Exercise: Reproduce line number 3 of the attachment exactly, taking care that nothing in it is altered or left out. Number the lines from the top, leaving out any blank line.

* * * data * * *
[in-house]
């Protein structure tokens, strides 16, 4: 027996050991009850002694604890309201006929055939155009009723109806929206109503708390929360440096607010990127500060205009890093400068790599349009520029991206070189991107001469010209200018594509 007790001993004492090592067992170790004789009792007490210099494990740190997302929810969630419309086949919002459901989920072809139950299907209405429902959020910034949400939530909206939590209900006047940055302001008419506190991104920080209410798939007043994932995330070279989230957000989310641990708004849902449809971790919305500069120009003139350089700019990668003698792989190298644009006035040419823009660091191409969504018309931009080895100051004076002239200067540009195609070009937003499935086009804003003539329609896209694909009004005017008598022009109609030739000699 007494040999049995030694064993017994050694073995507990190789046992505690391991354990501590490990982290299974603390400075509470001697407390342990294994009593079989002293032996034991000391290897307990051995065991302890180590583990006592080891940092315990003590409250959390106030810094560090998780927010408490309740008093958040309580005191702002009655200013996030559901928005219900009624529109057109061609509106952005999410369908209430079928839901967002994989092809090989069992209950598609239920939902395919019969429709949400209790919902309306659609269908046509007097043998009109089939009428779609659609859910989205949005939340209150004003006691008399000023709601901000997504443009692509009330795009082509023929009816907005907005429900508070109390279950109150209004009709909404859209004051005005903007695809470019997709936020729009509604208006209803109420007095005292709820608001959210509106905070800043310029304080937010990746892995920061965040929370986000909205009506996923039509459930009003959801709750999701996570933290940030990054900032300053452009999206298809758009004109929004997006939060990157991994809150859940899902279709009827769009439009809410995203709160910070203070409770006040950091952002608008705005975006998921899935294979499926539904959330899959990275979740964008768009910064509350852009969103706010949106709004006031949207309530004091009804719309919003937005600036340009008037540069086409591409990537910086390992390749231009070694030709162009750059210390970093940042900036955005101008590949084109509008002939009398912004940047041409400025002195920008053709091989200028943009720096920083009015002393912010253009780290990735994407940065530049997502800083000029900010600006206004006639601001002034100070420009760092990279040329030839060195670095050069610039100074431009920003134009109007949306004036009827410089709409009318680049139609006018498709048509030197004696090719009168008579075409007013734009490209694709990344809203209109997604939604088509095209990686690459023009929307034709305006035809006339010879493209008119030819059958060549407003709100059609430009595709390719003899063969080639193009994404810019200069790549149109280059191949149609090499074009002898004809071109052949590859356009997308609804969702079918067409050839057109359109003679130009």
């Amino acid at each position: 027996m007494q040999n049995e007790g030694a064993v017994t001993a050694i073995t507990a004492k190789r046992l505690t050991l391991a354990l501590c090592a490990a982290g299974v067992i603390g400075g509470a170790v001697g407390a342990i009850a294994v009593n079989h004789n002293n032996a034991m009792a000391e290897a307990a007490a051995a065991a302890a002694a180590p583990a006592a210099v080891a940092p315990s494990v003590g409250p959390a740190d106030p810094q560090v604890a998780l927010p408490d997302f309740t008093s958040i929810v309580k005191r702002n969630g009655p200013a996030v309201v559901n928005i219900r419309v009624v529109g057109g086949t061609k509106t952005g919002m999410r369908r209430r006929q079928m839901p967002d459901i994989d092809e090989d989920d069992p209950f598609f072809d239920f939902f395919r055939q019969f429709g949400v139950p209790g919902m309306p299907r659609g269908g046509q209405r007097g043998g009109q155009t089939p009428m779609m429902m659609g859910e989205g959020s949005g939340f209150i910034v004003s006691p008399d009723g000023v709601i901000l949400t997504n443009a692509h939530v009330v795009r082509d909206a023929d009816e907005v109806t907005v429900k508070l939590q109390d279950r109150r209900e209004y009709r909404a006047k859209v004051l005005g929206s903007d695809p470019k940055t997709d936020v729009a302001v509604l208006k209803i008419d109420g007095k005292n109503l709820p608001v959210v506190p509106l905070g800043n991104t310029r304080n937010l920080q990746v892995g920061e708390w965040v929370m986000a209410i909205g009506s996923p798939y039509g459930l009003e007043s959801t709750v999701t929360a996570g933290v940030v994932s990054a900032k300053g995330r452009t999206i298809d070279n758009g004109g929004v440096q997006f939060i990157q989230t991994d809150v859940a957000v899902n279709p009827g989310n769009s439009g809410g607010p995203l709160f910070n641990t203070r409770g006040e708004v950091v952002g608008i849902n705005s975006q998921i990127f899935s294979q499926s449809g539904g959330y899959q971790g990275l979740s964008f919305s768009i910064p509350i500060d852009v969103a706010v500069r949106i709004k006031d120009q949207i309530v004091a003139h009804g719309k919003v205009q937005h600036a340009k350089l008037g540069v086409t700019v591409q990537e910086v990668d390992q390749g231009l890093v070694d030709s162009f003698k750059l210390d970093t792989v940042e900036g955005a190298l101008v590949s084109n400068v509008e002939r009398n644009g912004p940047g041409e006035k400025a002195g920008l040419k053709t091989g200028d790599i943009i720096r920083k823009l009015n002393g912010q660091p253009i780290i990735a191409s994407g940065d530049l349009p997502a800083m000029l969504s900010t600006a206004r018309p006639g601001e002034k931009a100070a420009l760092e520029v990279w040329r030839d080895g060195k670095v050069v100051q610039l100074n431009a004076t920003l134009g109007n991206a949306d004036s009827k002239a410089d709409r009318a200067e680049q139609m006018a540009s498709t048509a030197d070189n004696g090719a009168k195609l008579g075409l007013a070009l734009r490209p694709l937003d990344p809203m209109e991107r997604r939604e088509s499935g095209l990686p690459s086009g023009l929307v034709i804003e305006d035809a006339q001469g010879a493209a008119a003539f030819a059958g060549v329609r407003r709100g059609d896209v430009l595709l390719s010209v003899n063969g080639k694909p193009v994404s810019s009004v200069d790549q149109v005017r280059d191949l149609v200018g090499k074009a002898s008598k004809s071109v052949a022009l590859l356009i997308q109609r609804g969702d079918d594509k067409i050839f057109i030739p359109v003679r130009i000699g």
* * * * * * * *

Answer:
């Amino acid at each position: 027996m007494q040999n049995e007790g030694a064993v017994t001993a050694i073995t507990a004492k190789r046992l505690t050991l391991a354990l501590c090592a490990a982290g299974v067992i603390g400075g509470a170790v001697g407390a342990i009850a294994v009593n079989h004789n002293n032996a034991m009792a000391e290897a307990a007490a051995a065991a302890a002694a180590p583990a006592a210099v080891a940092p315990s494990v003590g409250p959390a740190d106030p810094q560090v604890a998780l927010p408490d997302f309740t008093s958040i929810v309580k005191r702002n969630g009655p200013a996030v309201v559901n928005i219900r419309v009624v529109g057109g086949t061609k509106t952005g919002m999410r369908r209430r006929q079928m839901p967002d459901i994989d092809e090989d989920d069992p209950f598609f072809d239920f939902f395919r055939q019969f429709g949400v139950p209790g919902m309306p299907r659609g269908g046509q209405r007097g043998g009109q155009t089939p009428m779609m429902m659609g859910e989205g959020s949005g939340f209150i910034v004003s006691p008399d009723g000023v709601i901000l949400t997504n443009a692509h939530v009330v795009r082509d909206a023929d009816e907005v109806t907005v429900k508070l939590q109390d279950r109150r209900e209004y009709r909404a006047k859209v004051l005005g929206s903007d695809p470019k940055t997709d936020v729009a302001v509604l208006k209803i008419d109420g007095k005292n109503l709820p608001v959210v506190p509106l905070g800043n991104t310029r304080n937010l920080q990746v892995g920061e708390w965040v929370m986000a209410i909205g009506s996923p798939y039509g459930l009003e007043s959801t709750v999701t929360a996570g933290v940030v994932s990054a900032k300053g995330r452009t999206i298809d070279n758009g004109g929004v440096q997006f939060i990157q989230t991994d809150v859940a957000v899902n279709p009827g989310n769009s439009g809410g607010p995203l709160f910070n641990t203070r409770g006040e708004v950091v952002g608008i849902n705005s975006q998921i990127f899935s294979q499926s449809g539904g959330y899959q971790g990275l979740s964008f919305s768009i910064p509350i500060d852009v969103a706010v500069r949106i709004k006031d120009q949207i309530v004091a003139h009804g719309k919003v205009q937005h600036a340009k350089l008037g540069v086409t700019v591409q990537e910086v990668d390992q390749g231009l890093v070694d030709s162009f003698k750059l210390d970093t792989v940042e900036g955005a190298l101008v590949s084109n400068v509008e002939r009398n644009g912004p940047g041409e006035k400025a002195g920008l040419k053709t091989g200028d790599i943009i720096r920083k823009l009015n002393g912010q660091p253009i780290i990735a191409s994407g940065d530049l349009p997502a800083m000029l969504s900010t600006a206004r018309p006639g601001e002034k931009a100070a420009l760092e520029v990279w040329r030839d080895g060195k670095v050069v100051q610039l100074n431009a004076t920003l134009g109007n991206a949306d004036s009827k002239a410089d709409r009318a200067e680049q139609m006018a540009s498709t048509a030197d070189n004696g090719a009168k195609l008579g075409l007013a070009l734009r490209p694709l937003d990344p809203m209109e991107r997604r939604e088509s499935g095209l990686p690459s086009g023009l929307v034709i804003e305006d035809a006339q001469g010879a493209a008119a003539f030819a059958g060549v329609r407003r709100g059609d896209v430009l595709l390719s010209v003899n063969g080639k694909p193009v994404s810019s009004v200069d790549q149109v005017r280059d191949l149609v200018g090499k074009a002898s008598k004809s071109v052949a022009l590859l356009i997308q109609r609804g969702d079918d594509k067409i050839f057109i030739p359109v003679r130009i000699g």